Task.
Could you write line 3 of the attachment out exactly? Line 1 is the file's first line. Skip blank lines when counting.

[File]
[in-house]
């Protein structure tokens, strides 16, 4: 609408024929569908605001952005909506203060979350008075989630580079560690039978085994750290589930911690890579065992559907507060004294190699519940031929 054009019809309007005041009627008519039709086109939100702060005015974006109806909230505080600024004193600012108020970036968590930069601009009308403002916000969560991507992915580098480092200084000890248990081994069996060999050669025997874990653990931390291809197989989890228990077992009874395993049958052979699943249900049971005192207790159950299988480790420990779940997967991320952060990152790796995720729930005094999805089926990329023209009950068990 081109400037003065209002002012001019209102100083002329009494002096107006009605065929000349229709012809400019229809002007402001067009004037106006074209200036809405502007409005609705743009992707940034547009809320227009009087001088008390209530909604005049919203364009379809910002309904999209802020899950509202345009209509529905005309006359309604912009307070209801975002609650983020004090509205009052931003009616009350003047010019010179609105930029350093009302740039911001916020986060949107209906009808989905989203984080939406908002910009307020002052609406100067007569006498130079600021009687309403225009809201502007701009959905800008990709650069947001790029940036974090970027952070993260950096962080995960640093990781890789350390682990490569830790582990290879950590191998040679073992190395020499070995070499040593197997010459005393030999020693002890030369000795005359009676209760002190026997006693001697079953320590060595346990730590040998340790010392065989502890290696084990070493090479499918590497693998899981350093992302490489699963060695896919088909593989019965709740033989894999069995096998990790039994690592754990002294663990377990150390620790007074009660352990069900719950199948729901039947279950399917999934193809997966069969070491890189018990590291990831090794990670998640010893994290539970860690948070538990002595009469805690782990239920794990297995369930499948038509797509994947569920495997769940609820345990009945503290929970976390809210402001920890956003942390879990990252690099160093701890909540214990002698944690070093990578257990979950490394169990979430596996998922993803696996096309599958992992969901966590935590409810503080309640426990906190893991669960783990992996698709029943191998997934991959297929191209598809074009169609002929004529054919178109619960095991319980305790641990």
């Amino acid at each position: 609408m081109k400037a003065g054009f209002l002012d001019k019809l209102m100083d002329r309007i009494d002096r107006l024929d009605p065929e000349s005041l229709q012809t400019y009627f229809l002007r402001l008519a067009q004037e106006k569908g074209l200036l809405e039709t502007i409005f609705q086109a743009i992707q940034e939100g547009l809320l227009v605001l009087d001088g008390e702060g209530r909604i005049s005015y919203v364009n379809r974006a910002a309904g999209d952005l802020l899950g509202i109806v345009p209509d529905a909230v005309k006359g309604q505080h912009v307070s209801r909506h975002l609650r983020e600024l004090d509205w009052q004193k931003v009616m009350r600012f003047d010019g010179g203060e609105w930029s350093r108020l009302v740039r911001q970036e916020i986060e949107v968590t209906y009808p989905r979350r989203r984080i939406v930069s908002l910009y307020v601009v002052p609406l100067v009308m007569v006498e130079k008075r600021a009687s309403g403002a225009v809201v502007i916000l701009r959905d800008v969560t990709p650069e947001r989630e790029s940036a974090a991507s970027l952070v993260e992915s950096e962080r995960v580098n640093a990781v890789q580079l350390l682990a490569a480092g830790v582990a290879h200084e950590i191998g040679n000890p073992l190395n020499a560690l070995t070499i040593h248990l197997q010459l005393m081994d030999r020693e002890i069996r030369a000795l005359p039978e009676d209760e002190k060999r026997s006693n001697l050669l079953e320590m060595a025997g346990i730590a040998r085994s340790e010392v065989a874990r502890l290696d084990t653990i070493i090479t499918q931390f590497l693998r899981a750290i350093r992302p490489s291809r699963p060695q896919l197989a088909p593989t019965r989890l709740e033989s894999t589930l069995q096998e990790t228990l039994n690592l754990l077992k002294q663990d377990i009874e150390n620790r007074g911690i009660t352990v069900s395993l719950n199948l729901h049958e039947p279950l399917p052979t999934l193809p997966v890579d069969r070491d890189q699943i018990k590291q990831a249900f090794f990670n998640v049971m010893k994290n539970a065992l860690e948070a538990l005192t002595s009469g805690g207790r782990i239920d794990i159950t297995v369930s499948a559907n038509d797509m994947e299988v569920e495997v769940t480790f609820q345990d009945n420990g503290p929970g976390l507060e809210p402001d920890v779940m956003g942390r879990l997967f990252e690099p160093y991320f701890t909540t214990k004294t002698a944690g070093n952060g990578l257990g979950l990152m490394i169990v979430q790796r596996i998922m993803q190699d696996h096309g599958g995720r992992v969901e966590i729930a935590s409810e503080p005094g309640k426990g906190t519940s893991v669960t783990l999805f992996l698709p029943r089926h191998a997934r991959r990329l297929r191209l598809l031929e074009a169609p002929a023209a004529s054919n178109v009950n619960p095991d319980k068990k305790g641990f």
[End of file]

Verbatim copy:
């Amino acid at each position: 609408m081109k400037a003065g054009f209002l002012d001019k019809l209102m100083d002329r309007i009494d002096r107006l024929d009605p065929e000349s005041l229709q012809t400019y009627f229809l002007r402001l008519a067009q004037e106006k569908g074209l200036l809405e039709t502007i409005f609705q086109a743009i992707q940034e939100g547009l809320l227009v605001l009087d001088g008390e702060g209530r909604i005049s005015y919203v364009n379809r974006a910002a309904g999209d952005l802020l899950g509202i109806v345009p209509d529905a909230v005309k006359g309604q505080h912009v307070s209801r909506h975002l609650r983020e600024l004090d509205w009052q004193k931003v009616m009350r600012f003047d010019g010179g203060e609105w930029s350093r108020l009302v740039r911001q970036e916020i986060e949107v968590t209906y009808p989905r979350r989203r984080i939406v930069s908002l910009y307020v601009v002052p609406l100067v009308m007569v006498e130079k008075r600021a009687s309403g403002a225009v809201v502007i916000l701009r959905d800008v969560t990709p650069e947001r989630e790029s940036a974090a991507s970027l952070v993260e992915s950096e962080r995960v580098n640093a990781v890789q580079l350390l682990a490569a480092g830790v582990a290879h200084e950590i191998g040679n000890p073992l190395n020499a560690l070995t070499i040593h248990l197997q010459l005393m081994d030999r020693e002890i069996r030369a000795l005359p039978e009676d209760e002190k060999r026997s006693n001697l050669l079953e320590m060595a025997g346990i730590a040998r085994s340790e010392v065989a874990r502890l290696d084990t653990i070493i090479t499918q931390f590497l693998r899981a750290i350093r992302p490489s291809r699963p060695q896919l197989a088909p593989t019965r989890l709740e033989s894999t589930l069995q096998e990790t228990l039994n690592l754990l077992k002294q663990d377990i009874e150390n620790r007074g911690i009660t352990v069900s395993l719950n199948l729901h049958e039947p279950l399917p052979t999934l193809p997966v890579d069969r070491d890189q699943i018990k590291q990831a249900f090794f990670n998640v049971m010893k994290n539970a065992l860690e948070a538990l005192t002595s009469g805690g207790r782990i239920d794990i159950t297995v369930s499948a559907n038509d797509m994947e299988v569920e495997v769940t480790f609820q345990d009945n420990g503290p929970g976390l507060e809210p402001d920890v779940m956003g942390r879990l997967f990252e690099p160093y991320f701890t909540t214990k004294t002698a944690g070093n952060g990578l257990g979950l990152m490394i169990v979430q790796r596996i998922m993803q190699d696996h096309g599958g995720r992992v969901e966590i729930a935590s409810e503080p005094g309640k426990g906190t519940s893991v669960t783990l999805f992996l698709p029943r089926h191998a997934r991959r990329l297929r191209l598809l031929e074009a169609p002929a023209a004529s054919n178109v009950n619960p095991d319980k068990k305790g641990f």